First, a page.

Monday, September 12, 2011

Andrew Lovedale Access To Success 5k Recap

by Charles A. Willimon,  aka Chas

The morning of Saturday, September 10th was a beautiful early fall day, and a great day to run a 5k cross-country style race. This race was the inaugural Access to Success 5k at the Davidson College cross country trails. A2S is a recently incorporated not-for-profit organization started by former Davidson basketball star Andrew Lovedale to provide clothing, shoes, and other needed supplies to impoverished youths in Lovedale’s native Nigeria. While Lovedale could not be physically at the event, he did communicate with patrons real-time from Paris via Skype for the duration of the day’s activities. Another notable Davidson alumnus—NBA star Steven Curry—came out to emcee the race. Also in attendance were Davidson basketball coach Bob McKillop, and freshly inaugurated Davidson College president Carol Quillen.

Due to the volume of runners, the men’s and women’s races started 30 minutes apart. Each race started from the Baker Sports Complex parking lot for spacing purposes. The route included about 200 yards of asphalt, a left turn onto the practice football field behind the sports complex, and then 2.6ish miles of fine gravel trail before finishing on the same practice field. I knew the route like the back of my hand because I had run several workout runs on these trails over the past few months. I was shooting for a 21:30 time, which would have paced me right around 7 minutes per mile.

Bobby, Jim, and Chas
Also representing DART in the men’s race were Bobby Aswell, Jr., and Jim Crotts (editor's note:  other DARTers in attendance were Natasha Marcus, Angela Knox, Tristan Van Vuuran, Chris Flaherty, and maybe a few more).  All three of us secured spots near the front of the pack. Stephen Curry fired the starting pistol, and we were off at a very fast pace. Several young, long-legged students shot past me and vied for front-running positions. I’m a pretty small guy (5’7”) with a proportionately quick stride (about 95 strides per minute), so I did not have much hope of keeping up with these tall guys out in the open. Hills, especially uphill climbs, are my strong suit. Glancing at my watch to keep pace, I eased back a little and let the passers pass and bided my time. Bobby passed me shortly after we entered the trails. He was keeping a healthy pace, and I knew him to be a seasoned runner. I was eager to see how he would finish.

The trails started with a pretty dramatic downhill, and then there were a couple of turns before the course popped out into an open corridor that was cleared of trees for power lines. This largely straight section had a series of rolling hills. Jim passed me here, but I kept him within sight. After the hills, at about the first mile marker, we took a right at a fork in the path to go under a canopy of tree cover. The middle mile of the race was mostly flat, but it wound around from side to side to make a squiggly loop. I gained ground on Jim and eventually passed him, but not without a fight. Having done mile repeats with Jim a month earlier for speed work, I knew he liked to hold on to his position very tenaciously. Today was no different. He bolted back ahead of me for 100 yards or so. Jim and I spent most of the middle mile like this—trading positions back and forth. We passed a few other runners in the process.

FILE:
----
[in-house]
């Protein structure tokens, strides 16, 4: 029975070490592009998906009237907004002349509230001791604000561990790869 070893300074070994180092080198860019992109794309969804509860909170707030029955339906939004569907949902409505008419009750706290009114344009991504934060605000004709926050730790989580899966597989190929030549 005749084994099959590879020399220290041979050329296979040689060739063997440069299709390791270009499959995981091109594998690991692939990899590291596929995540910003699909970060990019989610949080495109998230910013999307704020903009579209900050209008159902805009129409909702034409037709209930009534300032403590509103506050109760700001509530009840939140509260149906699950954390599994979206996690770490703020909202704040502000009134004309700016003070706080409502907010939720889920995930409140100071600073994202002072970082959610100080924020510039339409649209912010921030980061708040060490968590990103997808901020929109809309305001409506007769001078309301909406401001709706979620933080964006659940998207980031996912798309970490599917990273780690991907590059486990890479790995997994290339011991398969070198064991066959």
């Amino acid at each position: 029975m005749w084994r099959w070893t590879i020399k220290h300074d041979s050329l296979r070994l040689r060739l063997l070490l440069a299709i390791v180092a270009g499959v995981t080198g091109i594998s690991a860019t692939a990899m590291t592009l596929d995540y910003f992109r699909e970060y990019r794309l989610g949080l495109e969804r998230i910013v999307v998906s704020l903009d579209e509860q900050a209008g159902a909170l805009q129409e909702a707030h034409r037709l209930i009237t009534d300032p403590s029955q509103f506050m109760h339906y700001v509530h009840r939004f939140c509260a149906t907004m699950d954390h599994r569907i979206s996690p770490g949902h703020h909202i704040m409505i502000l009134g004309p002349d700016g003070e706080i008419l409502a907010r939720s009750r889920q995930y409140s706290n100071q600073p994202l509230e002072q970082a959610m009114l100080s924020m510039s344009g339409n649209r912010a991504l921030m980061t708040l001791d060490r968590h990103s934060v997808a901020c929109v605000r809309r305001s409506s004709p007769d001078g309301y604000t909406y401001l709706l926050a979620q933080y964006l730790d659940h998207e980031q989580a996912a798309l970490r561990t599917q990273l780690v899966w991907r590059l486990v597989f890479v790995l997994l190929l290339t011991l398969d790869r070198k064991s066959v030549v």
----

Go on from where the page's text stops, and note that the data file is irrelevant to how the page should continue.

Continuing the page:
My pace for the second mile was 7:23, which disappointed me considering my first mile was 6:49. I still had energy enough for a late race kick, so I dug in just past the second mile marker and overtook Jim for the last time. Shortly after, the route took us back out into the hilly corridor and we reversed the path from the first mile. I could see three runners spaced out ahead of me on the hills, so I decided I would put targets on each of them to goad my pace. The first runner faded back to me fairly quickly, but the second runner had a very long stride. On the uphill that was to come, my shorter legs would give me an advantage over his long turnover, so I waited patiently. Sure enough, on the steep uphill leading to the trailhead, I made short work of this taller runner, and I set my sights on the last runner ahead of me. Had the race been 200 meters longer, I might have caught him, but I was glad he was out there in front of me to make me drive harder. My final full mile was 6:46, and my official time was 21:15, which was ahead of my goal, and good enough for a PR pace of 6:52 minutes per mile. Not bad for a trail race!

Jim finished with a 21:55 time, and Bobby had come in at 19:45, which was fourth place overall. The winner was a high school track athlete who ran a time of 18:09. The awards ceremony would not start until after the women’s race, so Bobby and I took the opportunity to work in a nice, easy, two- mile cool-down run through the beautiful Davidson campus. The jog brought back a few memories of my time there as a student ten years ago. After a short raffle and a brief address by President Quillen praising Andrew Lovedale, Stephen Curry, and all the supporters of A2S, Coach McKillop announced the winners and the awards of the men’s race. Bobby and I each won 1st place in our respective age groups.  While there were no medals, our winning earned us each $20 in gift cards to Omega Sports—which I promptly spent on running gear after the race.

Chas stepping up to claim his award
The A2K 5k was a great race for a great cause. In order to learn more about the foundation or to make a donation, go to As we used to say during my time at Davidson: “It’s a great day to be a Wildcat!”

1 comment:

  1. Congrats to all the DARTers who finished! Nice writeup, Chas! I found the official race results here.


Note: Only a member of this blog may post a comment.